The title translates as ""'The Vision of a 'German Technology' ' Engineers and the Third Reich"" It is still astonishing to see the extent to which the NSDAP succeeded in becoming a people's party by successfully appealing to a wide variety of social groups and ideologies. Many historians stress that the party primarily gained the protest votes of those dissatisfied with the Weimar Republic, but this does not explain why the Nazis further increased their popularity after gaining power. The chapter uses the concept of a 'German technology' as an example to show how Nazism seemed to offer a synthesis to overcome entrenched political conflicts. A 'German technology' - symbolised most prominantly in the German motorways - was supposed to be at the forefront of technological advances but simultaneously in harmony with nature. Such public investment in a new technology offered financial opportunities for companies and career opportunities for employees, but was presented primarily as serving the public as a whole. The Nazis thus succeeded in appealing to both engineers and environmentalists, to both capitalists and those stressing the need for social justice.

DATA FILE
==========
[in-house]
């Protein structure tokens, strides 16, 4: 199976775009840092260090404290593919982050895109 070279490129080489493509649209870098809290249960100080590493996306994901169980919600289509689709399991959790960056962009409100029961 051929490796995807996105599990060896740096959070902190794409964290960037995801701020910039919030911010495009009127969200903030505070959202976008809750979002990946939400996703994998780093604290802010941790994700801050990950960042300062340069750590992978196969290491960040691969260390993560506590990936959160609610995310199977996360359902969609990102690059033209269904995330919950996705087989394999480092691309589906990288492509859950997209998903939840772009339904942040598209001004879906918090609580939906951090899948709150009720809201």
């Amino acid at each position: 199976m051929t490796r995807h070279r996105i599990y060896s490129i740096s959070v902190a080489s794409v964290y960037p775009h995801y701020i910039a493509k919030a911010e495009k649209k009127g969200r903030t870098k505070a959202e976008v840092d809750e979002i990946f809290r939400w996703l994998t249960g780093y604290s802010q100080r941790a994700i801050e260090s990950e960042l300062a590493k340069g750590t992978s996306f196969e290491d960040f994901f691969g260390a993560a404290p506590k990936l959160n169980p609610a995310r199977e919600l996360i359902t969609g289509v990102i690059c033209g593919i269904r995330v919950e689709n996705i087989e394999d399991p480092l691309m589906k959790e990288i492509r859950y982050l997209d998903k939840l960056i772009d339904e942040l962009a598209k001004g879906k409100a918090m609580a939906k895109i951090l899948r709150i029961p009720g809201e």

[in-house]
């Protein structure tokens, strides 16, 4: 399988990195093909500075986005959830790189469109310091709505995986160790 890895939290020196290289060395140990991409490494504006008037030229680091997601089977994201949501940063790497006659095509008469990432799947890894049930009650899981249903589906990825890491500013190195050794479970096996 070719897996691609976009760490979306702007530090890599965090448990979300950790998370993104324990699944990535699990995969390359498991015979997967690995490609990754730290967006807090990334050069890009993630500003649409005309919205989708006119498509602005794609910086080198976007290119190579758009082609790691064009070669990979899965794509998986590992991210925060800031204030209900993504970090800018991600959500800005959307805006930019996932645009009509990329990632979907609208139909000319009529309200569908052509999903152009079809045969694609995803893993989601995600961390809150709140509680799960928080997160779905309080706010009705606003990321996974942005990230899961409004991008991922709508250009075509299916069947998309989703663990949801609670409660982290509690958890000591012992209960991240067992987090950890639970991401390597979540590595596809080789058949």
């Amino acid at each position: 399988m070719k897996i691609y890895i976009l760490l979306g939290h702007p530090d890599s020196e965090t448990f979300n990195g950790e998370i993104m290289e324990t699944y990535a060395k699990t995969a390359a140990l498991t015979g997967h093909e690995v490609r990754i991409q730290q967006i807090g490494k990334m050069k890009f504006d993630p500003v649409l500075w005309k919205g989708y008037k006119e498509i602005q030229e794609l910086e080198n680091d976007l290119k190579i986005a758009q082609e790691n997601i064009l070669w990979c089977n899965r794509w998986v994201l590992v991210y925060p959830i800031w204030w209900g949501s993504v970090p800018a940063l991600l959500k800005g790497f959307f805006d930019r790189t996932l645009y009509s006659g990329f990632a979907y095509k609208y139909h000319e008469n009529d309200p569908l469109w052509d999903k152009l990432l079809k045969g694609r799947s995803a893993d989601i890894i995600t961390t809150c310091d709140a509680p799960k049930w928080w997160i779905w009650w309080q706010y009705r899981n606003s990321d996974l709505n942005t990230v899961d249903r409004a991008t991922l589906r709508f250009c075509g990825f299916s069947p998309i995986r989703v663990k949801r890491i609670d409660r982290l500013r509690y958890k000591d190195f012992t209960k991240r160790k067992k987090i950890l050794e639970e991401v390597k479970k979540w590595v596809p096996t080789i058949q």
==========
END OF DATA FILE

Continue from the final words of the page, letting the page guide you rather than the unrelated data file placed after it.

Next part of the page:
The chapter was written following an invited participation in an international colloquium on 'Utopias and Political Rule in interwar Europe' at the Historisches Kolleg in Munich. It extends the author's work on environmentalism and the engineering association - published in his book 'Eine andere Moderne? Zivilisationskritik, Natur und Technik in Deutschland, 1880-1933' (1999) - into the Third Reich. RAE_import_type : Chapter in book RAE_uoa_type : History